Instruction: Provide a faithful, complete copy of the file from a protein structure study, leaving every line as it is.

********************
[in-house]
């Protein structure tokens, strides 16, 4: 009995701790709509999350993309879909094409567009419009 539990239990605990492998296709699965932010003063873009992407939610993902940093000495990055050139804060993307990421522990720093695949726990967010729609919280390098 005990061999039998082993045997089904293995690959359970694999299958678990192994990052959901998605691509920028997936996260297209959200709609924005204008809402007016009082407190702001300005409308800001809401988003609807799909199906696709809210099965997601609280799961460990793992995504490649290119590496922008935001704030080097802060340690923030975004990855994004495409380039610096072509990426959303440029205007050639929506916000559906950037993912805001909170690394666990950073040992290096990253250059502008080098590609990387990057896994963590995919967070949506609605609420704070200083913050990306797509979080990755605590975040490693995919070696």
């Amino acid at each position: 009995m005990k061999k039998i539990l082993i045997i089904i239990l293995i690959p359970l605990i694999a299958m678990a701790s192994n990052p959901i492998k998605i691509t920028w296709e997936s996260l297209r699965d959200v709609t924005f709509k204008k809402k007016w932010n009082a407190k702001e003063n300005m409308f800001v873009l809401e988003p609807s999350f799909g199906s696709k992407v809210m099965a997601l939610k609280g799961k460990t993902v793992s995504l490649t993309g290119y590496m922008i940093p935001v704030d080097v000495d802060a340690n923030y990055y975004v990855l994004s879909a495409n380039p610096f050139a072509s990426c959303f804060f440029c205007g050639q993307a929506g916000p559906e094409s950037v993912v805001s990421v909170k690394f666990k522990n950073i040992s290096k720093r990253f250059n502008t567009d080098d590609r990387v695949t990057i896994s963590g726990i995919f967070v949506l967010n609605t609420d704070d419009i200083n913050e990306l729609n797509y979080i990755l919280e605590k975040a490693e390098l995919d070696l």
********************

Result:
[in-house]
């Protein structure tokens, strides 16, 4: 009995701790709509999350993309879909094409567009419009 539990239990605990492998296709699965932010003063873009992407939610993902940093000495990055050139804060993307990421522990720093695949726990967010729609919280390098 005990061999039998082993045997089904293995690959359970694999299958678990192994990052959901998605691509920028997936996260297209959200709609924005204008809402007016009082407190702001300005409308800001809401988003609807799909199906696709809210099965997601609280799961460990793992995504490649290119590496922008935001704030080097802060340690923030975004990855994004495409380039610096072509990426959303440029205007050639929506916000559906950037993912805001909170690394666990950073040992290096990253250059502008080098590609990387990057896994963590995919967070949506609605609420704070200083913050990306797509979080990755605590975040490693995919070696």
């Amino acid at each position: 009995m005990k061999k039998i539990l082993i045997i089904i239990l293995i690959p359970l605990i694999a299958m678990a701790s192994n990052p959901i492998k998605i691509t920028w296709e997936s996260l297209r699965d959200v709609t924005f709509k204008k809402k007016w932010n009082a407190k702001e003063n300005m409308f800001v873009l809401e988003p609807s999350f799909g199906s696709k992407v809210m099965a997601l939610k609280g799961k460990t993902v793992s995504l490649t993309g290119y590496m922008i940093p935001v704030d080097v000495d802060a340690n923030y990055y975004v990855l994004s879909a495409n380039p610096f050139a072509s990426c959303f804060f440029c205007g050639q993307a929506g916000p559906e094409s950037v993912v805001s990421v909170k690394f666990k522990n950073i040992s290096k720093r990253f250059n502008t567009d080098d590609r990387v695949t990057i896994s963590g726990i995919f967070v949506l967010n609605t609420d704070d419009i200083n913050e990306l729609n797509y979080i990755l919280e605590k975040a490693e390098l995919d070696l």